From that day, when I get to a rise, a hill or a steeper gradient (which some days feel like mountains) all I say is “make the hill your bitch”. You’ve just got to find things that help ‘you’ get there. However weird or silly it is, if it works, then go with it!! I certainly won’t judge. Weird is right up my alley.
Of course, I again found inspiration at the event. They have their annual participant. A Grandad, of 80yrs, who participates in the 5km walk to support his Grandkids that attend the school. How cool is that! And no, he does not look 80!! This year he was joined by an 80yr old women, who looked equally as fit as a fiddle! I was also impressed by the stamina of some of the wee tackers. Their outbursts of sprinting is really hard to keep up with. I chatted to a nice fella pushing (I’ll presume) his granddaughter in a pushchair. I think I asked if there was room for another, but he thought I might like to push it. He kept getting away on me, but I finally lost him on the hill. My other ‘target runner’ was a girl in a red top. Being a ‘Taurus’, maybe the red was a significant colour, or maybe it was just really bright and I needed someone to try catch! She’d been a wee way a head but noticed I was getting closer when she stopped and walked. I thought, even though I’m running slower than a tranquillised turtle, I’m actually catching her even though she was running fast. She had to stop and walk, so slow and steady isn’t so bad.
My goal (as it was for Woodbourne) was to be as close to 30mins as I could. I have no idea why. I just googled 5kms runs and 30 minutes was the average time, so I went with that. I passed my red top girl and pushed at the end, which I just couldn’t at Woodbourne. I was really, really happy with my effort and time. I was in under the 40 minute mark and not all that much longer, my mother-in-law.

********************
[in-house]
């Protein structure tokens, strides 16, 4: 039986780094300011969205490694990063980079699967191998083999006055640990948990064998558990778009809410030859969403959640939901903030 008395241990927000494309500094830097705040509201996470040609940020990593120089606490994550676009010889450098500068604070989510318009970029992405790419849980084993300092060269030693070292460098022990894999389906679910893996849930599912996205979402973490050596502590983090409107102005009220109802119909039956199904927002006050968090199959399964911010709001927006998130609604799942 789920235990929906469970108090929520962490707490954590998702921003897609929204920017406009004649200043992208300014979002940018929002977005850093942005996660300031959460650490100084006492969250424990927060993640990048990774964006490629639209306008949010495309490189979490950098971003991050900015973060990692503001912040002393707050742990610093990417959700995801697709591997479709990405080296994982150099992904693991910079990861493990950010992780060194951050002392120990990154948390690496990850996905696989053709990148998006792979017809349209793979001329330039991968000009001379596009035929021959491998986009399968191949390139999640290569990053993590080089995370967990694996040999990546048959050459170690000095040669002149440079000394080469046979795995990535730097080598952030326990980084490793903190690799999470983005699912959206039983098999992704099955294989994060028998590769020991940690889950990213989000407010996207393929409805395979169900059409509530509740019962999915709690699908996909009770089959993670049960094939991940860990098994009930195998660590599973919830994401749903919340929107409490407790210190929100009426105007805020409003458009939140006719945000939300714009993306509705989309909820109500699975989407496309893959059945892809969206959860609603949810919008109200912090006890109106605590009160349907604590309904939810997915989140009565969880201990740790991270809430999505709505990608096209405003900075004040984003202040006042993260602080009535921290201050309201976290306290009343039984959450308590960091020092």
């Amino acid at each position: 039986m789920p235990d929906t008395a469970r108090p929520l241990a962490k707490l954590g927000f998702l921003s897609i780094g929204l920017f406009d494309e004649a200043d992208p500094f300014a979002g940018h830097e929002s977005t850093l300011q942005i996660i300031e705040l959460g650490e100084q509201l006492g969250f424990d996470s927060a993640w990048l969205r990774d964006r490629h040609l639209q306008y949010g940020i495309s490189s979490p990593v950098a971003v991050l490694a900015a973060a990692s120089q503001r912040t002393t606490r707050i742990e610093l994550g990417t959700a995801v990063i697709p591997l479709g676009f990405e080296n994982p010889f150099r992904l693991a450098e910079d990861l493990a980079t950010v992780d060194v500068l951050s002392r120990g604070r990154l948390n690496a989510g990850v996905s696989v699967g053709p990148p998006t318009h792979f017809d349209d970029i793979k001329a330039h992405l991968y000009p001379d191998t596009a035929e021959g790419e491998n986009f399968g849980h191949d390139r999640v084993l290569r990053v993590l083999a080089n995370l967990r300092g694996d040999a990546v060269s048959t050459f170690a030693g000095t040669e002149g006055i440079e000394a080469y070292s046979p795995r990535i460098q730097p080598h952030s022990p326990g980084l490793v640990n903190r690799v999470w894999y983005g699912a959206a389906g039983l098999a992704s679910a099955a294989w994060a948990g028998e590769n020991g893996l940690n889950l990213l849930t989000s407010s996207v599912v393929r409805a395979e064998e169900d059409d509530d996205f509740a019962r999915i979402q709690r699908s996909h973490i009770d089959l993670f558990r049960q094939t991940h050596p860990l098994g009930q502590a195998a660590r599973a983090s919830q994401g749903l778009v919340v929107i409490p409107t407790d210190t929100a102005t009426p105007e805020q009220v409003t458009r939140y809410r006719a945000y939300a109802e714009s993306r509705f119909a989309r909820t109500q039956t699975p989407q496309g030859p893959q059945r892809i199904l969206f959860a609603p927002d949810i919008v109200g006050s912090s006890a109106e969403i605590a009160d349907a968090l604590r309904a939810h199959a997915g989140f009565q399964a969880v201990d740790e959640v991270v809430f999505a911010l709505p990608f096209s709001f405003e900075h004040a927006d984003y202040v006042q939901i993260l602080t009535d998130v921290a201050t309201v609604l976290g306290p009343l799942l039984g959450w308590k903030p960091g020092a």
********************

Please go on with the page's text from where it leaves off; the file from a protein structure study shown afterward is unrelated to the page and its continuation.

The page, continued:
#4 – FOOD: Far out! I think I’ll just eat lettuce and drink water for the rest of my life! My girl wanted to donate to the Diabetes stall set up at the run, so I gave her money and while lingering, got talking to the guy. Next minute I was filling out the test form and failing. A few marks were kindly handed down through the generations. I was stoked to be able to tick the ‘right’ box for exercise for once though. And who knew if you gave birth to a 9lb or more baby, it jumps your score up massively. Not me! Thank you son! Then I thought about #2 – F, and thought, well you need to own it. You make the choices, so I will get the bloods done and see what happens from there.
At the end of week I’d finally got back to acupuncture (oh how I miss it, when I don’t go regularly). Pie from Traditional Acupuncture, really is a master in her work and deserves recognition. My knees are always on the list, so she said she/we would put in some wee tiny needles (I can’t remember their actual name), that can stay in. So, she showed me the ‘cows nose’. I wasn’t about to question the name, but two points are found either side of the bottom of the knee and one at the top. I’m not a fan of needles. I don’t mind Pie sticking them in me, but I am not keen on doing it to myself. The needle of the ‘stay in ones’ are like a mil long. They’re tiny, but still! Anyway, I got a set in my knee. On returning from the run on Sunday, I couldn’t work out what it was, until I was driving home, and it dawned on me that I had run a race with no knee pain. A coincidence? Maybe not.
Whale Run is only 12 days away. I’m actually trying to not think about the distance as it’s quite off putting. Everyone supporting me says I can do it. I need to to just keep telling myself, I CAN!
– Lisa Harris
Lisa will be writing weekly as she continues her journey to achieving her goal of completing the 10km Kaikoura Whale Run. Check in next Tuesday for her next article.
Read Lisa’s article from last week here:
And all her previous articles are stored here: